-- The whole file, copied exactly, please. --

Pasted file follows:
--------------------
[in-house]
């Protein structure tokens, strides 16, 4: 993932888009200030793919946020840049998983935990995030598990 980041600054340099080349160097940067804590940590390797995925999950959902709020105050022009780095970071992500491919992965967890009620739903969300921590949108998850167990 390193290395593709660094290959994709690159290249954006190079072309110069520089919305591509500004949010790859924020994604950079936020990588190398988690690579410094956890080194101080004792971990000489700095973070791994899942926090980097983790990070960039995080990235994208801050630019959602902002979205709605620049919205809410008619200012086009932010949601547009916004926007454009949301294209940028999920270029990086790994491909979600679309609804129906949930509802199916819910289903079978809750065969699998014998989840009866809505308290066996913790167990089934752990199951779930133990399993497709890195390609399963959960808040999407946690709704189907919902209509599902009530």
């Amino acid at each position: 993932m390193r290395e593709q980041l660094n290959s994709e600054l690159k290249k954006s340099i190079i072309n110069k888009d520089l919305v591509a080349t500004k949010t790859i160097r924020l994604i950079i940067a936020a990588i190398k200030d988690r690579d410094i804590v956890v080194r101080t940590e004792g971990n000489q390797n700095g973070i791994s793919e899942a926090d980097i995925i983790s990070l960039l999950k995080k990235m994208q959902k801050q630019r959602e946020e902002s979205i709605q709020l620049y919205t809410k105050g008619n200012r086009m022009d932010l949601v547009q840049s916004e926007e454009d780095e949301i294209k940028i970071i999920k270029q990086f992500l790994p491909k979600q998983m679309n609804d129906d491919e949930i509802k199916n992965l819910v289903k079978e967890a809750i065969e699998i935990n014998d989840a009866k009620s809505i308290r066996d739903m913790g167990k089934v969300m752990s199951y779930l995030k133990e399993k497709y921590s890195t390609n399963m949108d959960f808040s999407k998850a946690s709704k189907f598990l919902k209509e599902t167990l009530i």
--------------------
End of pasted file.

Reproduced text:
[in-house]
């Protein structure tokens, strides 16, 4: 993932888009200030793919946020840049998983935990995030598990 980041600054340099080349160097940067804590940590390797995925999950959902709020105050022009780095970071992500491919992965967890009620739903969300921590949108998850167990 390193290395593709660094290959994709690159290249954006190079072309110069520089919305591509500004949010790859924020994604950079936020990588190398988690690579410094956890080194101080004792971990000489700095973070791994899942926090980097983790990070960039995080990235994208801050630019959602902002979205709605620049919205809410008619200012086009932010949601547009916004926007454009949301294209940028999920270029990086790994491909979600679309609804129906949930509802199916819910289903079978809750065969699998014998989840009866809505308290066996913790167990089934752990199951779930133990399993497709890195390609399963959960808040999407946690709704189907919902209509599902009530």
């Amino acid at each position: 993932m390193r290395e593709q980041l660094n290959s994709e600054l690159k290249k954006s340099i190079i072309n110069k888009d520089l919305v591509a080349t500004k949010t790859i160097r924020l994604i950079i940067a936020a990588i190398k200030d988690r690579d410094i804590v956890v080194r101080t940590e004792g971990n000489q390797n700095g973070i791994s793919e899942a926090d980097i995925i983790s990070l960039l999950k995080k990235m994208q959902k801050q630019r959602e946020e902002s979205i709605q709020l620049y919205t809410k105050g008619n200012r086009m022009d932010l949601v547009q840049s916004e926007e454009d780095e949301i294209k940028i970071i999920k270029q990086f992500l790994p491909k979600q998983m679309n609804d129906d491919e949930i509802k199916n992965l819910v289903k079978e967890a809750i065969e699998i935990n014998d989840a009866k009620s809505i308290r066996d739903m913790g167990k089934v969300m752990s199951y779930l995030k133990e399993k497709y921590s890195t390609n399963m949108d959960f808040s999407k998850a946690s709704k189907f598990l919902k209509e599902t167990l009530i």